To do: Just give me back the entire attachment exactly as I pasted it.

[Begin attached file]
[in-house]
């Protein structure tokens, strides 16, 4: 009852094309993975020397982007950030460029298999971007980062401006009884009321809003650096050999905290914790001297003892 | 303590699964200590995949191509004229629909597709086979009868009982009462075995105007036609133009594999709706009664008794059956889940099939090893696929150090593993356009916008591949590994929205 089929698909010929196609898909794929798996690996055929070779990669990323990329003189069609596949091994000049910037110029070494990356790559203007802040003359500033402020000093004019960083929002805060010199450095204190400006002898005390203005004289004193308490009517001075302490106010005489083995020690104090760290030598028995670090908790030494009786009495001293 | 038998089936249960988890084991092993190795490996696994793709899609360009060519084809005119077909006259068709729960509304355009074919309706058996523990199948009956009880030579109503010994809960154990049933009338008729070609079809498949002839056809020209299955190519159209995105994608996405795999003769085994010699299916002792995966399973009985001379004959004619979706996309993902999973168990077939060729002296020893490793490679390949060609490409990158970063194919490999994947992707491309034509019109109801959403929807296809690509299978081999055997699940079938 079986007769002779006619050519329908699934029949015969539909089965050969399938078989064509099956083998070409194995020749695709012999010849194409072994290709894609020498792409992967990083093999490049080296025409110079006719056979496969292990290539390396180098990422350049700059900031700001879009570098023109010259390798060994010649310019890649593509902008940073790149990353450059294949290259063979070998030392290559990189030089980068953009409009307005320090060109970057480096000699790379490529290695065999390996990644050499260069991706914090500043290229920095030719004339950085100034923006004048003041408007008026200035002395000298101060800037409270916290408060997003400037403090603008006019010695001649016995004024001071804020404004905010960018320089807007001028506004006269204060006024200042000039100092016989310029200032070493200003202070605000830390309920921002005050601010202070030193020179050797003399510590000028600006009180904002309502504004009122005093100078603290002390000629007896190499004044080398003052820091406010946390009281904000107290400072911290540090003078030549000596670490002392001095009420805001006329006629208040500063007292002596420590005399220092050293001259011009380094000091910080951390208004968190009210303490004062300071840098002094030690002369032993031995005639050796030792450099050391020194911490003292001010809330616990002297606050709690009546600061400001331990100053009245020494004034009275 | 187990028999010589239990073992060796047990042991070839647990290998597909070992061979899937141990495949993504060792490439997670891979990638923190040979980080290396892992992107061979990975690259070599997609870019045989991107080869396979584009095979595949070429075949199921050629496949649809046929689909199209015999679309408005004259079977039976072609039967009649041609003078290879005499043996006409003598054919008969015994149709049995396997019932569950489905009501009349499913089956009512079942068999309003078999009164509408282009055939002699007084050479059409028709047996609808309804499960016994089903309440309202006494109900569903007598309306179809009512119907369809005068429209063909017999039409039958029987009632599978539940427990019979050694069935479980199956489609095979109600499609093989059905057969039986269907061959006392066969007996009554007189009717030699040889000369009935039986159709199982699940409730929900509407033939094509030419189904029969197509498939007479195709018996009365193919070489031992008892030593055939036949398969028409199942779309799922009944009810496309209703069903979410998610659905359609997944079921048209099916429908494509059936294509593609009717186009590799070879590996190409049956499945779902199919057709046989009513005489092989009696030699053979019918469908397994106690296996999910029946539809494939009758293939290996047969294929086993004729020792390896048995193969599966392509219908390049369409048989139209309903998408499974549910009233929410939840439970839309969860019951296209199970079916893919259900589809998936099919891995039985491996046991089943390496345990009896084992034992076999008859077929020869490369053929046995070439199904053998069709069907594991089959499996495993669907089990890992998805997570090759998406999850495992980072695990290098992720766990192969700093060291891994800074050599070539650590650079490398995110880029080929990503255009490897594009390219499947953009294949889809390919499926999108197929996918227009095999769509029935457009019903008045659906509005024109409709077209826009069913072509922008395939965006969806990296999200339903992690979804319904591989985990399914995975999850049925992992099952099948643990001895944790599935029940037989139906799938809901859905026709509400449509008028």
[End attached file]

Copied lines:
[in-house]
């Protein structure tokens, strides 16, 4: 009852094309993975020397982007950030460029298999971007980062401006009884009321809003650096050999905290914790001297003892 | 303590699964200590995949191509004229629909597709086979009868009982009462075995105007036609133009594999709706009664008794059956889940099939090893696929150090593993356009916008591949590994929205 089929698909010929196609898909794929798996690996055929070779990669990323990329003189069609596949091994000049910037110029070494990356790559203007802040003359500033402020000093004019960083929002805060010199450095204190400006002898005390203005004289004193308490009517001075302490106010005489083995020690104090760290030598028995670090908790030494009786009495001293 | 038998089936249960988890084991092993190795490996696994793709899609360009060519084809005119077909006259068709729960509304355009074919309706058996523990199948009956009880030579109503010994809960154990049933009338008729070609079809498949002839056809020209299955190519159209995105994608996405795999003769085994010699299916002792995966399973009985001379004959004619979706996309993902999973168990077939060729002296020893490793490679390949060609490409990158970063194919490999994947992707491309034509019109109801959403929807296809690509299978081999055997699940079938 079986007769002779006619050519329908699934029949015969539909089965050969399938078989064509099956083998070409194995020749695709012999010849194409072994290709894609020498792409992967990083093999490049080296025409110079006719056979496969292990290539390396180098990422350049700059900031700001879009570098023109010259390798060994010649310019890649593509902008940073790149990353450059294949290259063979070998030392290559990189030089980068953009409009307005320090060109970057480096000699790379490529290695065999390996990644050499260069991706914090500043290229920095030719004339950085100034923006004048003041408007008026200035002395000298101060800037409270916290408060997003400037403090603008006019010695001649016995004024001071804020404004905010960018320089807007001028506004006269204060006024200042000039100092016989310029200032070493200003202070605000830390309920921002005050601010202070030193020179050797003399510590000028600006009180904002309502504004009122005093100078603290002390000629007896190499004044080398003052820091406010946390009281904000107290400072911290540090003078030549000596670490002392001095009420805001006329006629208040500063007292002596420590005399220092050293001259011009380094000091910080951390208004968190009210303490004062300071840098002094030690002369032993031995005639050796030792450099050391020194911490003292001010809330616990002297606050709690009546600061400001331990100053009245020494004034009275 | 187990028999010589239990073992060796047990042991070839647990290998597909070992061979899937141990495949993504060792490439997670891979990638923190040979980080290396892992992107061979990975690259070599997609870019045989991107080869396979584009095979595949070429075949199921050629496949649809046929689909199209015999679309408005004259079977039976072609039967009649041609003078290879005499043996006409003598054919008969015994149709049995396997019932569950489905009501009349499913089956009512079942068999309003078999009164509408282009055939002699007084050479059409028709047996609808309804499960016994089903309440309202006494109900569903007598309306179809009512119907369809005068429209063909017999039409039958029987009632599978539940427990019979050694069935479980199956489609095979109600499609093989059905057969039986269907061959006392066969007996009554007189009717030699040889000369009935039986159709199982699940409730929900509407033939094509030419189904029969197509498939007479195709018996009365193919070489031992008892030593055939036949398969028409199942779309799922009944009810496309209703069903979410998610659905359609997944079921048209099916429908494509059936294509593609009717186009590799070879590996190409049956499945779902199919057709046989009513005489092989009696030699053979019918469908397994106690296996999910029946539809494939009758293939290996047969294929086993004729020792390896048995193969599966392509219908390049369409048989139209309903998408499974549910009233929410939840439970839309969860019951296209199970079916893919259900589809998936099919891995039985491996046991089943390496345990009896084992034992076999008859077929020869490369053929046995070439199904053998069709069907594991089959499996495993669907089990890992998805997570090759998406999850495992980072695990290098992720766990192969700093060291891994800074050599070539650590650079490398995110880029080929990503255009490897594009390219499947953009294949889809390919499926999108197929996918227009095999769509029935457009019903008045659906509005024109409709077209826009069913072509922008395939965006969806990296999200339903992690979804319904591989985990399914995975999850049925992992099952099948643990001895944790599935029940037989139906799938809901859905026709509400449509008028």